The paddler with a hunger to win that won’t be watered down
Time seemed to slow as Sbonelo Khwela’s mind went into overdrive, managing his adrenaline and focusing on the notoriously tricky pumphouse weir rapid ahead. He’d had the lead of the 2013 K1 Dusi Canoe Marathon since setting record pace on day one. As he approached the home straight on the third and final day, Khwela was protecting a two-minute advantage over the field with everything he had. Breathing deeply, he committed to the swirling current. It was over in an instant. Khwela found himself under water among the rocks, his shot at glory swept away.
He finished third, a bittersweet podium position after having victory in his sights. Khwela returned the following year to claim gold in the K2 division with compatriot Andy Birkett, but knows he will remain restless until he hangs the singles gold around his neck. The KwaZulu-Natal local grew up in the valley alongside the waters that host the world’s most epic canoeing ultra marathon, developing a deep respect and understanding for its course. Khwela spent years watching the sport’s elite fight through the ruthlessly long stretches and vicious rapids of the Msunduzi and Umgeni rivers, forming a vision of himself one day conquering the Dusi.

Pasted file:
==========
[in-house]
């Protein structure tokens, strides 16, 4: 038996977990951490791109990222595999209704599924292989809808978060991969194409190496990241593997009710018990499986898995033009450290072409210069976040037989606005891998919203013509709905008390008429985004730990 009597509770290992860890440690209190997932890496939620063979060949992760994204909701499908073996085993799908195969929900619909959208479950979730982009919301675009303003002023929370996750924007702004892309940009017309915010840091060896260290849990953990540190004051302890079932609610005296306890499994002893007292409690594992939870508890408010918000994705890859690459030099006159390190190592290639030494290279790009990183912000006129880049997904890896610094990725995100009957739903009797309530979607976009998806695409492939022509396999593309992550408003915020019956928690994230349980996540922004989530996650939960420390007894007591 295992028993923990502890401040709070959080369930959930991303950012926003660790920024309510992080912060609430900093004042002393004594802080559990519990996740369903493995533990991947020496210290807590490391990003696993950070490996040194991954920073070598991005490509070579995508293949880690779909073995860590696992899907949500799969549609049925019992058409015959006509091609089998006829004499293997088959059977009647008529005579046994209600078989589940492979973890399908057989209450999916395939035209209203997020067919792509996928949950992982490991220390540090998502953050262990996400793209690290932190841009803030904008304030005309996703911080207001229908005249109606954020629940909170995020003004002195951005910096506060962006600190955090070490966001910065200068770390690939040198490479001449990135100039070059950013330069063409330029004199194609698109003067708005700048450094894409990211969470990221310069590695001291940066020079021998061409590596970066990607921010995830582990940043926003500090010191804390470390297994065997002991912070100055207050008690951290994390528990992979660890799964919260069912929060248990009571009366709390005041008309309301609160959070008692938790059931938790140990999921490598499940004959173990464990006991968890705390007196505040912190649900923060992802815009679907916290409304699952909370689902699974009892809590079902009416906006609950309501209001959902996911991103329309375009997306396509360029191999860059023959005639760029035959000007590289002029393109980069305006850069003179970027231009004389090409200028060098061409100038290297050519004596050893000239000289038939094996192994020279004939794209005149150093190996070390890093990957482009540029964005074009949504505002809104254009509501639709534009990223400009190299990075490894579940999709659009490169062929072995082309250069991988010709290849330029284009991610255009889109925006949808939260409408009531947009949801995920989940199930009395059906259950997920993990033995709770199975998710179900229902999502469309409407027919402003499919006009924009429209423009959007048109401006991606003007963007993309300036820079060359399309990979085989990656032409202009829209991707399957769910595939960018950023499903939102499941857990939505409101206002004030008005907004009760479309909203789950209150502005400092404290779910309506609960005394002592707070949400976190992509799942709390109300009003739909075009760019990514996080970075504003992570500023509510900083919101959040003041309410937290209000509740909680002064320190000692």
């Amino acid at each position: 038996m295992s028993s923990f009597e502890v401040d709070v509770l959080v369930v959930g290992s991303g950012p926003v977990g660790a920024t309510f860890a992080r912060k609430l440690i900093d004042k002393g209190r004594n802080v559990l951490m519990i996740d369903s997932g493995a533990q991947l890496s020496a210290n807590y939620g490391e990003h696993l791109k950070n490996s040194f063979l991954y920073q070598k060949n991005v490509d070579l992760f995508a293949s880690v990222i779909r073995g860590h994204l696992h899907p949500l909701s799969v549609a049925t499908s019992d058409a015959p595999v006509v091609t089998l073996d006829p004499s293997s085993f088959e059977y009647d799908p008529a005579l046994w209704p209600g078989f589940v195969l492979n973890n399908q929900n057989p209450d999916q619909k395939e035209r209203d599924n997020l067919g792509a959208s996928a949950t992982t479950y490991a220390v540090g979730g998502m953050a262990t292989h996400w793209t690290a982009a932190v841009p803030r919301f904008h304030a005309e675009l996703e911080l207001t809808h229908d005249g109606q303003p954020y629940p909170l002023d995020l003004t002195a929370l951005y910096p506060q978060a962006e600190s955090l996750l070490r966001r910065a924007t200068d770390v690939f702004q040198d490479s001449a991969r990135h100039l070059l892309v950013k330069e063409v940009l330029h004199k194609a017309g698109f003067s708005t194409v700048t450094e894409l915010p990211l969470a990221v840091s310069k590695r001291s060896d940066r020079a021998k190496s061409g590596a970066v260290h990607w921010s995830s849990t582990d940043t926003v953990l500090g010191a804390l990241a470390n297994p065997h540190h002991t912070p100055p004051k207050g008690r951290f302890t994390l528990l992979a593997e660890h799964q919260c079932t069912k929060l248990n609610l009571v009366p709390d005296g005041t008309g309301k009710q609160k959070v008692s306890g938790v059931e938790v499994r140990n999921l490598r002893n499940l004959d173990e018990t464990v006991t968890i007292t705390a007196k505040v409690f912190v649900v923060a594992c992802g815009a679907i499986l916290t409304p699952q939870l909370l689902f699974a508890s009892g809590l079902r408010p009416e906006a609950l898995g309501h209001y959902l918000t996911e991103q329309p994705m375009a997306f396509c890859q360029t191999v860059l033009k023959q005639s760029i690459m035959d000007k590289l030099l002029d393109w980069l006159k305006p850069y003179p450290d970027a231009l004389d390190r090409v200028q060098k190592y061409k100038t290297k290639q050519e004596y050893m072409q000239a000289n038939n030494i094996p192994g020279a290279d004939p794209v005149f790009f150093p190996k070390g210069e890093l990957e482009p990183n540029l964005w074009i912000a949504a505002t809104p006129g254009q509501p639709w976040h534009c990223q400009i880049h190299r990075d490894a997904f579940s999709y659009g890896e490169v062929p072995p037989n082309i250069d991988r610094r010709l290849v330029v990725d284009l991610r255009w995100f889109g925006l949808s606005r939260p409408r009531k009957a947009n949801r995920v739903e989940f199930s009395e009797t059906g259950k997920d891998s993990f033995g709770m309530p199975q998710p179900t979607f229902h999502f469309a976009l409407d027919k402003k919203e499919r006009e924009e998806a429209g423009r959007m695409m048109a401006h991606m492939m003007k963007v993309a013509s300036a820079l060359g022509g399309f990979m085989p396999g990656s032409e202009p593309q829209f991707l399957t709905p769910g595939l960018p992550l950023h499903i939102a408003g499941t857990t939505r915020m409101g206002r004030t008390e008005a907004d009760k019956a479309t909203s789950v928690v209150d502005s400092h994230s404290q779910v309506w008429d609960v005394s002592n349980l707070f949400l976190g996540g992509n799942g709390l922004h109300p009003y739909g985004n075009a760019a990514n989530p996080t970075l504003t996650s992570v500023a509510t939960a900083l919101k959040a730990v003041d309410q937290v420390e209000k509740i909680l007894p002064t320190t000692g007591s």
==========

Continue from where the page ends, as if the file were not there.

“Canoeing has taught me passion, trust and a hunger to win,” he says. A product of the Martin Dreyer Change a Life Academy, Khwela is considered part of the ‘Fantastic Four’ – South Africa’s top four paddlers. Though his dream of taking first prize in the Dusi’s K1 category has eluded him in twelve attempts, Khwela has moved closer with each effort. This year he finished second behind Birkett, who is now a seven-time champion. Khwela believes his day will come, and hopes that his rise to the top of the sport inspires more children from rural areas to get involved in water sports.